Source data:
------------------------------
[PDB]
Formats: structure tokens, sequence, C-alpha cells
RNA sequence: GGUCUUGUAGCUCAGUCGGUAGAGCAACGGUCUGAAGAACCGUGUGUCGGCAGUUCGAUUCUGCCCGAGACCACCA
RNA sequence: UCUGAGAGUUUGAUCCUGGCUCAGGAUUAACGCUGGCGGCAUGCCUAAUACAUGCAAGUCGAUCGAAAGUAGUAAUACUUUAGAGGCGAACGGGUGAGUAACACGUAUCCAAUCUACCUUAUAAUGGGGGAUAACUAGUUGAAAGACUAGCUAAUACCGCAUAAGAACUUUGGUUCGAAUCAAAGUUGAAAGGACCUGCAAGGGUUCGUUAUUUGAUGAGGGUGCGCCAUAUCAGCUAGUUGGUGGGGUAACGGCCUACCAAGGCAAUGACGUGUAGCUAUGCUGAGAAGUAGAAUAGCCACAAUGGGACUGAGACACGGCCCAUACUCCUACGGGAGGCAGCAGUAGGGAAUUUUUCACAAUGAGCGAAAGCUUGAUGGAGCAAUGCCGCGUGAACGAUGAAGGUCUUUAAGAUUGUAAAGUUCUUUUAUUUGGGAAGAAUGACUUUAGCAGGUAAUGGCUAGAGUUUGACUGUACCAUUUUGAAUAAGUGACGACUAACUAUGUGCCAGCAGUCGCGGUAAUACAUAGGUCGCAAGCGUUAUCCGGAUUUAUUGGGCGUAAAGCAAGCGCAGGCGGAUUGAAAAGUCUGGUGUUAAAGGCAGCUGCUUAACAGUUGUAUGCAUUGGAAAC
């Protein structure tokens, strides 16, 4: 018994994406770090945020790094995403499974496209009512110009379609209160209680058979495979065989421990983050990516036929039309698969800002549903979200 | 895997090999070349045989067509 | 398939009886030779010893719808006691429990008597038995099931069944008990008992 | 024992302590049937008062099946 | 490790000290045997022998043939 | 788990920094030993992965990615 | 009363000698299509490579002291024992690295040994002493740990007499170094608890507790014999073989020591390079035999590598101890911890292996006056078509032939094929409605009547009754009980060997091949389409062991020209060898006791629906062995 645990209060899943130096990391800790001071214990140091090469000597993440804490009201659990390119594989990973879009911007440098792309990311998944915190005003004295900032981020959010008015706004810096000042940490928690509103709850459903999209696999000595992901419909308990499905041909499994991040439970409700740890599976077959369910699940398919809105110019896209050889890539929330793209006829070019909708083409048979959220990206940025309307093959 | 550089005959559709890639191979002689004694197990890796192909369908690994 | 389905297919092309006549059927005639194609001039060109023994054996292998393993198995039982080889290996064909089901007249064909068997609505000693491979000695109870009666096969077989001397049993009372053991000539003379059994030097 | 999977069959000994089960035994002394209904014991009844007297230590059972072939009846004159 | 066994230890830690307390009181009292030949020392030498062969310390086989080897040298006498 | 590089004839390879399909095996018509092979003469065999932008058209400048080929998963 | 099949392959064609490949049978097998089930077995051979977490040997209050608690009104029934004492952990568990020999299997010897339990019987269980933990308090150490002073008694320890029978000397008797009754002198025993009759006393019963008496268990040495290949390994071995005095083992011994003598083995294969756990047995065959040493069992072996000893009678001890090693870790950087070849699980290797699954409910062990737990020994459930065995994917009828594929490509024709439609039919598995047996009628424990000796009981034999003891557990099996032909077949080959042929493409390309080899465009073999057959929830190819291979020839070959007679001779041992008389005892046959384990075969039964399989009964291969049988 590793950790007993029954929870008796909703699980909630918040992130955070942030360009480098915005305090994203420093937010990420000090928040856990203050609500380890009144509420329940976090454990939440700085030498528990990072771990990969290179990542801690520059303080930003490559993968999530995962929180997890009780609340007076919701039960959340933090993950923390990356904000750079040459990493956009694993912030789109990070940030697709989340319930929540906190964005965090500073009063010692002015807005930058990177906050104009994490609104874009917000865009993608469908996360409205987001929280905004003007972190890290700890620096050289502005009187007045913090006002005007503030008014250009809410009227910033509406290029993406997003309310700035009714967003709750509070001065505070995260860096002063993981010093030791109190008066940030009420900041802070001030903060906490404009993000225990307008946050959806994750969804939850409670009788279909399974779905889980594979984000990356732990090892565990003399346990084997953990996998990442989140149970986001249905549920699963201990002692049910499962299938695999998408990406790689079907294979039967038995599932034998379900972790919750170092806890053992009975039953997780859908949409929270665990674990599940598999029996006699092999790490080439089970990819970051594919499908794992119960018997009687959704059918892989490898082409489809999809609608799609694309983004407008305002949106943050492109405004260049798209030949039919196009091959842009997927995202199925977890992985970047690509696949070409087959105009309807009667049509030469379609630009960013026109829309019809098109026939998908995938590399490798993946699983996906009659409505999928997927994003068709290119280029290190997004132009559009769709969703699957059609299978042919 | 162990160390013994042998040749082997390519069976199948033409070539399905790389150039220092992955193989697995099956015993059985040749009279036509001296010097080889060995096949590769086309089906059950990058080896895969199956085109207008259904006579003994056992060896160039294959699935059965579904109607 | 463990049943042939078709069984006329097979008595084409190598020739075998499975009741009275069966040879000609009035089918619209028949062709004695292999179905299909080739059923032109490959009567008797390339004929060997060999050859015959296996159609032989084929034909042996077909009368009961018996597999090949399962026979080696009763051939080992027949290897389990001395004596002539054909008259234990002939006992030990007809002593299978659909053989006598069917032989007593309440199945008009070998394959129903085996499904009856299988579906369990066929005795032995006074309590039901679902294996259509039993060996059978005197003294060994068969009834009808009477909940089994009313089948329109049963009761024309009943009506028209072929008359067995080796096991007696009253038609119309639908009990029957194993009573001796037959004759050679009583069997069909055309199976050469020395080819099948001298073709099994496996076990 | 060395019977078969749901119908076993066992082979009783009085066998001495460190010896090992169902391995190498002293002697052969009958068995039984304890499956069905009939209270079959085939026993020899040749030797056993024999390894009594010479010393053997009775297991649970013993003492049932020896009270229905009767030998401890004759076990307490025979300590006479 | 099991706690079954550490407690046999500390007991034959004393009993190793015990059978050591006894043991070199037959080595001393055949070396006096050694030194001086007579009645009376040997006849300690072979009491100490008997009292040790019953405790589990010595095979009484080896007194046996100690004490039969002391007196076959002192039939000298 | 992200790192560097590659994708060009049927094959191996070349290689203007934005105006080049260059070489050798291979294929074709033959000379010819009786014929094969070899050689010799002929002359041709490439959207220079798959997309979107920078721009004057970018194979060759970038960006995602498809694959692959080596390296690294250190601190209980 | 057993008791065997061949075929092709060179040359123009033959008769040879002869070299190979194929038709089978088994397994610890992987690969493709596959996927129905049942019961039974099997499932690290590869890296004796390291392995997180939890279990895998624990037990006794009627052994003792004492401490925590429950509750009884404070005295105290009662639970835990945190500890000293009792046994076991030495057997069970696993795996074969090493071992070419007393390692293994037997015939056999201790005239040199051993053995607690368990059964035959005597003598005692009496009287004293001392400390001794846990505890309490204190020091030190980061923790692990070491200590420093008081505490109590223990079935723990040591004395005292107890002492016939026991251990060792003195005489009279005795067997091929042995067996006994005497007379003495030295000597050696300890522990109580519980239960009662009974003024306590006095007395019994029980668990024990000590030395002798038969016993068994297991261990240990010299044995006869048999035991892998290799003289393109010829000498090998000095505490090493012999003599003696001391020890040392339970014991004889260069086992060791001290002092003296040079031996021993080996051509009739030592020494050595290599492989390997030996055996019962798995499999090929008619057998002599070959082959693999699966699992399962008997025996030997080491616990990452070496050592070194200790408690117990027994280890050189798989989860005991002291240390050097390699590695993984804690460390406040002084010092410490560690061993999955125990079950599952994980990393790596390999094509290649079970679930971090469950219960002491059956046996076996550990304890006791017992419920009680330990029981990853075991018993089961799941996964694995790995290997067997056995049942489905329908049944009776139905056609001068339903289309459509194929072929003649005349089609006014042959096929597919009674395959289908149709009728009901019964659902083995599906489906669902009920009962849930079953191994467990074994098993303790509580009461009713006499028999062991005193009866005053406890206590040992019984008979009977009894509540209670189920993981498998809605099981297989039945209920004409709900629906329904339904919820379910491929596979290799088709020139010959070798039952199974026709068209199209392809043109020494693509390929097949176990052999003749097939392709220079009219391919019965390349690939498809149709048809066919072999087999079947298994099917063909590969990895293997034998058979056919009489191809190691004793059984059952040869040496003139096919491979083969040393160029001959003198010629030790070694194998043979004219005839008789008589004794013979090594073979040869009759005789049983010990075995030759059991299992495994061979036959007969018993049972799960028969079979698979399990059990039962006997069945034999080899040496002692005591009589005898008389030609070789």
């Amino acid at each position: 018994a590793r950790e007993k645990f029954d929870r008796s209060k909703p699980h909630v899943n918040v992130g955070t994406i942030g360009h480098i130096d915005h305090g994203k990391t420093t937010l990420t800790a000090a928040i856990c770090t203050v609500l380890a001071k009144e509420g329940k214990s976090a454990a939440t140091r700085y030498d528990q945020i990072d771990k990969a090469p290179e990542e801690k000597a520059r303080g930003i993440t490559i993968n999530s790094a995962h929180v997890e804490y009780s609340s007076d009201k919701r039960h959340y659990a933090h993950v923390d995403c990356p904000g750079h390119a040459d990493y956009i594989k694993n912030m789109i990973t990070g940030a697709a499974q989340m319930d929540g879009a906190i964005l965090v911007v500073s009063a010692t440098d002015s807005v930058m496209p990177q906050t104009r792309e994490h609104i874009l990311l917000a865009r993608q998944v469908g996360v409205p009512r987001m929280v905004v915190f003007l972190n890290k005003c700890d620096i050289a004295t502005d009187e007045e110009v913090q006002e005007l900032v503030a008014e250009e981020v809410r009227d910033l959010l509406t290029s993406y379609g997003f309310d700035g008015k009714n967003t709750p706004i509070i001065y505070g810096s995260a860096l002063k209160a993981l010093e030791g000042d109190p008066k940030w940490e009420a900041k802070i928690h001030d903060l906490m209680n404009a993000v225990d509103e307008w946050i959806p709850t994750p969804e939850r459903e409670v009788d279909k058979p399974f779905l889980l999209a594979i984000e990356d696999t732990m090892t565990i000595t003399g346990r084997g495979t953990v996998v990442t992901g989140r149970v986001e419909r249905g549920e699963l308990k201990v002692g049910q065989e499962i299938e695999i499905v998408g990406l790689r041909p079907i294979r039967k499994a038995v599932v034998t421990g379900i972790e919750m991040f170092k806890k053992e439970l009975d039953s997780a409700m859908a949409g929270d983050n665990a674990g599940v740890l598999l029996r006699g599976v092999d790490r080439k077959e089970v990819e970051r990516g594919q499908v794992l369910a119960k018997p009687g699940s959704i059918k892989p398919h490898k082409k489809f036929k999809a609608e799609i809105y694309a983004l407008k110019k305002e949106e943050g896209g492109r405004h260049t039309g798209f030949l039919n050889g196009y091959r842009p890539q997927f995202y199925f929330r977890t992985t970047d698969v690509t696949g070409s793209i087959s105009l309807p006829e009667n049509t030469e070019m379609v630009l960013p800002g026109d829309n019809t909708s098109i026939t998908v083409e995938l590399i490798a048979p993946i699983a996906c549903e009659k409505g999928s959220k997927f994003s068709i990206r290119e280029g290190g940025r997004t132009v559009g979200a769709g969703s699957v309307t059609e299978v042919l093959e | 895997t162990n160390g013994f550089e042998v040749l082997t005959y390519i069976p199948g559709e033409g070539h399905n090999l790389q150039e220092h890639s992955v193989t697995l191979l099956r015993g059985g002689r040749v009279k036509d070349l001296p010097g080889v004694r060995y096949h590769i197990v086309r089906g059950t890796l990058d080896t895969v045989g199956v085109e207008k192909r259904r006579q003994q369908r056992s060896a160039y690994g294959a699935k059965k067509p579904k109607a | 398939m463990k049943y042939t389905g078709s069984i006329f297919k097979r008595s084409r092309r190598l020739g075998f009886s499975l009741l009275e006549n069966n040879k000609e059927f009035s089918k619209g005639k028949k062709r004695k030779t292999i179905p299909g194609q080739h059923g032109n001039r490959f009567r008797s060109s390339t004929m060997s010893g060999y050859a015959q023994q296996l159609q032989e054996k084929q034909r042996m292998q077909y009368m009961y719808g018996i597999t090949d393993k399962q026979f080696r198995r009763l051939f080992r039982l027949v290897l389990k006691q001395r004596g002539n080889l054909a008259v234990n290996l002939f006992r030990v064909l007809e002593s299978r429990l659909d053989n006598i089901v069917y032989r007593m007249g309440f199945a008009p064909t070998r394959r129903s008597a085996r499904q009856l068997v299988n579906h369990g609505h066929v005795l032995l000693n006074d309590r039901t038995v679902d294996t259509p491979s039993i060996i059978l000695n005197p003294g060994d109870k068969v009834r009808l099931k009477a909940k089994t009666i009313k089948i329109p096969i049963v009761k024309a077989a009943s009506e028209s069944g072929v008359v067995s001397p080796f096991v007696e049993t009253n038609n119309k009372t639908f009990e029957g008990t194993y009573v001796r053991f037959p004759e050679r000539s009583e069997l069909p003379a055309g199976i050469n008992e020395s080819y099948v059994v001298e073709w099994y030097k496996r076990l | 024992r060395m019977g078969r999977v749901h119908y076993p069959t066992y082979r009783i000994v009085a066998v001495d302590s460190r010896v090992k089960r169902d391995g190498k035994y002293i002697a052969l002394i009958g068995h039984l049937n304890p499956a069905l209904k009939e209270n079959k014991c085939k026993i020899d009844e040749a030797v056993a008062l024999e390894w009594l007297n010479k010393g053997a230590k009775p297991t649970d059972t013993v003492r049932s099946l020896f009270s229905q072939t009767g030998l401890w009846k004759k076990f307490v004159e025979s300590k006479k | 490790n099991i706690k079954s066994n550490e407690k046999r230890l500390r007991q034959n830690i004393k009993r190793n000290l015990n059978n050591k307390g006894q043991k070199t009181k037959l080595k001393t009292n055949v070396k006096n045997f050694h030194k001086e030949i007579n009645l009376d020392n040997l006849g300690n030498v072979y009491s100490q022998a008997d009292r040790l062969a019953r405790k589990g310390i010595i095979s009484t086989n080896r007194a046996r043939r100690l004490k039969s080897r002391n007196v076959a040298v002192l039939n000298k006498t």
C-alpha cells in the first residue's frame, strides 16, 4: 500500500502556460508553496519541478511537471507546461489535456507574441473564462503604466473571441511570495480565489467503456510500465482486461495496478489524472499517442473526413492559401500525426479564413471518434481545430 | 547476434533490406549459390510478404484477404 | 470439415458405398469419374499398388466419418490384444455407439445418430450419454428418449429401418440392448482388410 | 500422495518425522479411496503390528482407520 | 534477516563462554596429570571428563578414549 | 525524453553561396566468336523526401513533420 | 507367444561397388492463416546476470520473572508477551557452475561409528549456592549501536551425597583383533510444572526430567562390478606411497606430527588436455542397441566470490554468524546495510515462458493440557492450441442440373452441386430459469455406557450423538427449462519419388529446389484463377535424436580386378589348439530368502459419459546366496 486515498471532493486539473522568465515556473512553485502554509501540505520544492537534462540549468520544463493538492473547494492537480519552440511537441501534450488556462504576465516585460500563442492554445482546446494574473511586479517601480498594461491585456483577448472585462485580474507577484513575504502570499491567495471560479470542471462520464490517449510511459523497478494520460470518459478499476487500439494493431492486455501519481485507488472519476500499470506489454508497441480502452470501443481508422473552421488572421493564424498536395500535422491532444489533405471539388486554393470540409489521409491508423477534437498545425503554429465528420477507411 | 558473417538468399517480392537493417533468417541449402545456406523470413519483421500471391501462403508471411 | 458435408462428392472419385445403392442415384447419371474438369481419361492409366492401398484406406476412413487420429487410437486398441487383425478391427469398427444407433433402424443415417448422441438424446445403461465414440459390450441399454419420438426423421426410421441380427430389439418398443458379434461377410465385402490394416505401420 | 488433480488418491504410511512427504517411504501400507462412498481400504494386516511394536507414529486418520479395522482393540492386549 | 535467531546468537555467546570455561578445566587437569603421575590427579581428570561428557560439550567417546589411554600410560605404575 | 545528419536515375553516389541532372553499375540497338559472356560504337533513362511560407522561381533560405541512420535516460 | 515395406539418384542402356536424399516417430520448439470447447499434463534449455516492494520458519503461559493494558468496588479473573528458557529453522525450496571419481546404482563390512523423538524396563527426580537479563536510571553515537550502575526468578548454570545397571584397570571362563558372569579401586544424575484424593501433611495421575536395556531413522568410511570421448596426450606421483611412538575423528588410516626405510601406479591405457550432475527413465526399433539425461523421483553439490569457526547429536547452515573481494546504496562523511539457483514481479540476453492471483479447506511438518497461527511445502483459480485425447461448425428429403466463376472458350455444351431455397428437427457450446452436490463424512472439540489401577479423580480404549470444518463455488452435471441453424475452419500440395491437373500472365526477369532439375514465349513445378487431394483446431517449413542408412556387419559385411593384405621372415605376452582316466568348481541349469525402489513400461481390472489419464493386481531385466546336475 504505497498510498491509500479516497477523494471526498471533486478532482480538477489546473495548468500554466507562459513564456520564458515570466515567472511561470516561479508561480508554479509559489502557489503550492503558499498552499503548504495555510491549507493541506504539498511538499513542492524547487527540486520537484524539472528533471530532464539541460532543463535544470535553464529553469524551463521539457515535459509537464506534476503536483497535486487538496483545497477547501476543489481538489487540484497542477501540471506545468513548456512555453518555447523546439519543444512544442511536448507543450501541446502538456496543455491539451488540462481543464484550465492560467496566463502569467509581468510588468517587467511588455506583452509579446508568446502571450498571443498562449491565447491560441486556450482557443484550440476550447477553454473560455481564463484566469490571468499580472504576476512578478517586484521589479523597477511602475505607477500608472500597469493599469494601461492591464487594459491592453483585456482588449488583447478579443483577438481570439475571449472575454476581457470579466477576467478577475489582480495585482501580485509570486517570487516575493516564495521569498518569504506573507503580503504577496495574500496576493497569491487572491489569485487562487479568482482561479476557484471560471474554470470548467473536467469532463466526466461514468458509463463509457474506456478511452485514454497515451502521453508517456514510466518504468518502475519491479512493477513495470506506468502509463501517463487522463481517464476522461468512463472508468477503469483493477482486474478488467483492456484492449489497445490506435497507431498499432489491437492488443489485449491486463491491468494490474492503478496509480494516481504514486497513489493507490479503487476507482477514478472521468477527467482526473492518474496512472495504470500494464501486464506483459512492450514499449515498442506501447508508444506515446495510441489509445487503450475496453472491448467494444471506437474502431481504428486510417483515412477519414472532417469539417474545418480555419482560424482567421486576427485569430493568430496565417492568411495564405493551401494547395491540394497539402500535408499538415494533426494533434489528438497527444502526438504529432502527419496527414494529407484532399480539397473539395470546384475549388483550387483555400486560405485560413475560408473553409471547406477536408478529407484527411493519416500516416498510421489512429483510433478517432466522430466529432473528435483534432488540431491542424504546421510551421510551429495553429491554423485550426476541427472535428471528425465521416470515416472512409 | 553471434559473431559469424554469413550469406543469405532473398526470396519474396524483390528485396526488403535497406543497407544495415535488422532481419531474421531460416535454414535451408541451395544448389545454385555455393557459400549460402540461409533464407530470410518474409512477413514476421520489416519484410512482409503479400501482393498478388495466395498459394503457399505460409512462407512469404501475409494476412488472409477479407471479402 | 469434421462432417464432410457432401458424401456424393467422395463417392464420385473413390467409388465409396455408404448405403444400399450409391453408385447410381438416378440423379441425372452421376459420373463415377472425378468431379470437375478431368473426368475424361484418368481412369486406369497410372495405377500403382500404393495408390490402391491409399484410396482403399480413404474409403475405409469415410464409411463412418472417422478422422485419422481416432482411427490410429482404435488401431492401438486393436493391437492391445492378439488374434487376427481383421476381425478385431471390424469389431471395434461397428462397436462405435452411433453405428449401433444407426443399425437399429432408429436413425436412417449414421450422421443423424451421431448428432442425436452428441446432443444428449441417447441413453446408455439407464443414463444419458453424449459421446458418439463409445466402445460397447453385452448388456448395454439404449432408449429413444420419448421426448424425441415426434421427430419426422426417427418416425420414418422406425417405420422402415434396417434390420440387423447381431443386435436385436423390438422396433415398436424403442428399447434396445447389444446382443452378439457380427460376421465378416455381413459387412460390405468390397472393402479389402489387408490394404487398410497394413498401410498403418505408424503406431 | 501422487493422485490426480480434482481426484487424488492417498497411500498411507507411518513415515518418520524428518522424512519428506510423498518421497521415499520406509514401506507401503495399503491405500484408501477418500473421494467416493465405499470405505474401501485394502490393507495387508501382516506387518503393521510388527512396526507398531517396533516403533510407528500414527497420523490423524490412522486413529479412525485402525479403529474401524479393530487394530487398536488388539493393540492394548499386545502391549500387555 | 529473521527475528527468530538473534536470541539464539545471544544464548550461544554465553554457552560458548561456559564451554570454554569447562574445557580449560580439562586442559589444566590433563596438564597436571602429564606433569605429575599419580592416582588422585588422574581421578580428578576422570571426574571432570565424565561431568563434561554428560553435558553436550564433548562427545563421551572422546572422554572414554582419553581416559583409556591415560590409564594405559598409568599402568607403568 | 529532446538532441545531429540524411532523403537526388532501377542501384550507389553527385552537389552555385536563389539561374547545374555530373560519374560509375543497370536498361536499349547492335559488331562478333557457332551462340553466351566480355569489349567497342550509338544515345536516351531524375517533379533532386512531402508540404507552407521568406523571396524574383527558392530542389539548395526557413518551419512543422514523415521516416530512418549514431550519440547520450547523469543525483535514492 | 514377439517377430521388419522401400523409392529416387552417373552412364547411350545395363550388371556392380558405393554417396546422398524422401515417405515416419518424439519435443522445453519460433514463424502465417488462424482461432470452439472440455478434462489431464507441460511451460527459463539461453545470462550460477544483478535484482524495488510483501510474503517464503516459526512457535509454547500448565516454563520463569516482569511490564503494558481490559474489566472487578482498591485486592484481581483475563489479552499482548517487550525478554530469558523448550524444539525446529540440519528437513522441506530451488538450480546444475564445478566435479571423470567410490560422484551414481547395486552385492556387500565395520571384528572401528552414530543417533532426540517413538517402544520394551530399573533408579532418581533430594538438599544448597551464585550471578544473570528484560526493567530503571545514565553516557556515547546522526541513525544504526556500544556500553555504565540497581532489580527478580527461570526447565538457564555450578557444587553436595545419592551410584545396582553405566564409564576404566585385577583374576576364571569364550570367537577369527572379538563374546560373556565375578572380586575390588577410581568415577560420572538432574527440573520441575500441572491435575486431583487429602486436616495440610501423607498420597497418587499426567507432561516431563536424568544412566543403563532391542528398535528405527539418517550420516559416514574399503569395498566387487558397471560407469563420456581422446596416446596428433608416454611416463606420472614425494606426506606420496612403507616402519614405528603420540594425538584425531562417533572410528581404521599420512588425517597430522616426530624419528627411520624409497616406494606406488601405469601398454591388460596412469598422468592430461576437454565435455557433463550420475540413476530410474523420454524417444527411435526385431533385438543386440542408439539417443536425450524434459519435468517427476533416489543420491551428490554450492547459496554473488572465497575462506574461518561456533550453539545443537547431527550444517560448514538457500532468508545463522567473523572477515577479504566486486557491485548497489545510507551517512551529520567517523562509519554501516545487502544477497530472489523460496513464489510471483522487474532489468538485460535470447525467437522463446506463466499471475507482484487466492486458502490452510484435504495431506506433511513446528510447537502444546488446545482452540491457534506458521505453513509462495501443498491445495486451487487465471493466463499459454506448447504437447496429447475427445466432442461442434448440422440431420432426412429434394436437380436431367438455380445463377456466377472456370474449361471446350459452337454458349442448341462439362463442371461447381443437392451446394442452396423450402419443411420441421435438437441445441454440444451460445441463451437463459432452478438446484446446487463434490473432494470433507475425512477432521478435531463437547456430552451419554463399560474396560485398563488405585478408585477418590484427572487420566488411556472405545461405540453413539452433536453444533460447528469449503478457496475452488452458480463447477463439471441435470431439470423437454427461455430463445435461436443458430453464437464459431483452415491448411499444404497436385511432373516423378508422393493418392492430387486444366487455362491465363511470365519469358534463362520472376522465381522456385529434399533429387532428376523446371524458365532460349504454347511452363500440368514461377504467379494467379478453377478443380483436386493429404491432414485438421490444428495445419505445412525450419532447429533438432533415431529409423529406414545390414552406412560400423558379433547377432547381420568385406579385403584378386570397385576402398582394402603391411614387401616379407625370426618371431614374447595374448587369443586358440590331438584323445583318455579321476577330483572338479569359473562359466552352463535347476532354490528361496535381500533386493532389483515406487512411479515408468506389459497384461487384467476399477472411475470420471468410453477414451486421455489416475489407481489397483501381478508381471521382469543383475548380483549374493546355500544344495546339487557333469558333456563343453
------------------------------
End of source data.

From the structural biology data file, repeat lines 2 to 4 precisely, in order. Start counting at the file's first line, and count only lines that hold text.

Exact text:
Formats: structure tokens, sequence, C-alpha cells
RNA sequence: GGUCUUGUAGCUCAGUCGGUAGAGCAACGGUCUGAAGAACCGUGUGUCGGCAGUUCGAUUCUGCCCGAGACCACCA
RNA sequence: UCUGAGAGUUUGAUCCUGGCUCAGGAUUAACGCUGGCGGCAUGCCUAAUACAUGCAAGUCGAUCGAAAGUAGUAAUACUUUAGAGGCGAACGGGUGAGUAACACGUAUCCAAUCUACCUUAUAAUGGGGGAUAACUAGUUGAAAGACUAGCUAAUACCGCAUAAGAACUUUGGUUCGAAUCAAAGUUGAAAGGACCUGCAAGGGUUCGUUAUUUGAUGAGGGUGCGCCAUAUCAGCUAGUUGGUGGGGUAACGGCCUACCAAGGCAAUGACGUGUAGCUAUGCUGAGAAGUAGAAUAGCCACAAUGGGACUGAGACACGGCCCAUACUCCUACGGGAGGCAGCAGUAGGGAAUUUUUCACAAUGAGCGAAAGCUUGAUGGAGCAAUGCCGCGUGAACGAUGAAGGUCUUUAAGAUUGUAAAGUUCUUUUAUUUGGGAAGAAUGACUUUAGCAGGUAAUGGCUAGAGUUUGACUGUACCAUUUUGAAUAAGUGACGACUAACUAUGUGCCAGCAGUCGCGGUAAUACAUAGGUCGCAAGCGUUAUCCGGAUUUAUUGGGCGUAAAGCAAGCGCAGGCGGAUUGAAAAGUCUGGUGUUAAAGGCAGCUGCUUAACAGUUGUAUGCAUUGGAAAC